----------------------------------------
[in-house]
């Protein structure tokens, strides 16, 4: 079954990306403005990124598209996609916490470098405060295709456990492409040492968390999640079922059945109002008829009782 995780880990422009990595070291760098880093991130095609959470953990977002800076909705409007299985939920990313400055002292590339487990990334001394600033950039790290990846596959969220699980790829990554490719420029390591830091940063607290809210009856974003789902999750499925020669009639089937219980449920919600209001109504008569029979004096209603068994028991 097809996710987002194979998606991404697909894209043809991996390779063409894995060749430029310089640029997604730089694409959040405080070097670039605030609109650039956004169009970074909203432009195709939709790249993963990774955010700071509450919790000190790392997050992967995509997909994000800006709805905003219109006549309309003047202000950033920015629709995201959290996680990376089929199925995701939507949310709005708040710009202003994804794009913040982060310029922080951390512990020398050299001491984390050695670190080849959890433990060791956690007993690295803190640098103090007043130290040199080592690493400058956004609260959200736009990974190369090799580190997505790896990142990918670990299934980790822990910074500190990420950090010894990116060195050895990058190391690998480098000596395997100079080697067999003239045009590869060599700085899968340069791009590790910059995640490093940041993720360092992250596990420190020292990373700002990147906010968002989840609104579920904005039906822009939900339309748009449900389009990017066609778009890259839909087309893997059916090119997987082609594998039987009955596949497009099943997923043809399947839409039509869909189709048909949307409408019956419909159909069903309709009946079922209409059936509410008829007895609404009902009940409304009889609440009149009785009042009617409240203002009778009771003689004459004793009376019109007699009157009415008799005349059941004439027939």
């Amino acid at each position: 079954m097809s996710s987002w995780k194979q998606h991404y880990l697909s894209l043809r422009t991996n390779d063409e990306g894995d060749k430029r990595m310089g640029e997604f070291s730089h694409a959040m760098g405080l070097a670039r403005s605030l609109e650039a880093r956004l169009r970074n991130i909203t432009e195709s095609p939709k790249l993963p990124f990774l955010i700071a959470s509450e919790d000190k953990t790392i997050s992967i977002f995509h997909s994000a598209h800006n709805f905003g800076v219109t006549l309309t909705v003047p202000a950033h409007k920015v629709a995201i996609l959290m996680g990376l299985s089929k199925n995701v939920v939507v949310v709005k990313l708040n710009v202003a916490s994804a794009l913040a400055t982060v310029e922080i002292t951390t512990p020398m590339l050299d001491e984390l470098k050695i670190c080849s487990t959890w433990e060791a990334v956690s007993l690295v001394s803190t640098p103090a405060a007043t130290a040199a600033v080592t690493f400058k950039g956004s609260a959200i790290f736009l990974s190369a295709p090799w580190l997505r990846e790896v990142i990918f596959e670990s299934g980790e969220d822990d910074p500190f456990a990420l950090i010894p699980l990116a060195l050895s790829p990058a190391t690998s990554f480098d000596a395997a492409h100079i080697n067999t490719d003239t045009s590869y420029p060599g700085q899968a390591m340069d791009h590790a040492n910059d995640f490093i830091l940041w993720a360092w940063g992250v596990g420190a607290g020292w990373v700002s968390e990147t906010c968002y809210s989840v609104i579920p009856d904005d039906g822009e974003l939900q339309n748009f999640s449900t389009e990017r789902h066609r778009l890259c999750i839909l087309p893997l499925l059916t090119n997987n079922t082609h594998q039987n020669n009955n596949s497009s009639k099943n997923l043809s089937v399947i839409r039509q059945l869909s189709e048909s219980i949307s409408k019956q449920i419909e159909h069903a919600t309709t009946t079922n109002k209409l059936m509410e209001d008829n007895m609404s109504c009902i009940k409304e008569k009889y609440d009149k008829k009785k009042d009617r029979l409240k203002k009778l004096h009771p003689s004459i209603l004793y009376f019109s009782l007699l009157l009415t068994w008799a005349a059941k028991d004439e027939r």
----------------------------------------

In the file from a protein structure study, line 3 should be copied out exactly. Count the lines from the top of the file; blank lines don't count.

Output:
């Amino acid at each position: 079954m097809s996710s987002w995780k194979q998606h991404y880990l697909s894209l043809r422009t991996n390779d063409e990306g894995d060749k430029r990595m310089g640029e997604f070291s730089h694409a959040m760098g405080l070097a670039r403005s605030l609109e650039a880093r956004l169009r970074n991130i909203t432009e195709s095609p939709k790249l993963p990124f990774l955010i700071a959470s509450e919790d000190k953990t790392i997050s992967i977002f995509h997909s994000a598209h800006n709805f905003g800076v219109t006549l309309t909705v003047p202000a950033h409007k920015v629709a995201i996609l959290m996680g990376l299985s089929k199925n995701v939920v939507v949310v709005k990313l708040n710009v202003a916490s994804a794009l913040a400055t982060v310029e922080i002292t951390t512990p020398m590339l050299d001491e984390l470098k050695i670190c080849s487990t959890w433990e060791a990334v956690s007993l690295v001394s803190t640098p103090a405060a007043t130290a040199a600033v080592t690493f400058k950039g956004s609260a959200i790290f736009l990974s190369a295709p090799w580190l997505r990846e790896v990142i990918f596959e670990s299934g980790e969220d822990d910074p500190f456990a990420l950090i010894p699980l990116a060195l050895s790829p990058a190391t690998s990554f480098d000596a395997a492409h100079i080697n067999t490719d003239t045009s590869y420029p060599g700085q899968a390591m340069d791009h590790a040492n910059d995640f490093i830091l940041w993720a360092w940063g992250v596990g420190a607290g020292w990373v700002s968390e990147t906010c968002y809210s989840v609104i579920p009856d904005d039906g822009e974003l939900q339309n748009f999640s449900t389009e990017r789902h066609r778009l890259c999750i839909l087309p893997l499925l059916t090119n997987n079922t082609h594998q039987n020669n009955n596949s497009s009639k099943n997923l043809s089937v399947i839409r039509q059945l869909s189709e048909s219980i949307s409408k019956q449920i419909e159909h069903a919600t309709t009946t079922n109002k209409l059936m509410e209001d008829n007895m609404s109504c009902i009940k409304e008569k009889y609440d009149k008829k009785k009042d009617r029979l409240k203002k009778l004096h009771p003689s004459i209603l004793y009376f019109s009782l007699l009157l009415t068994w008799a005349a059941k028991d004439e027939r």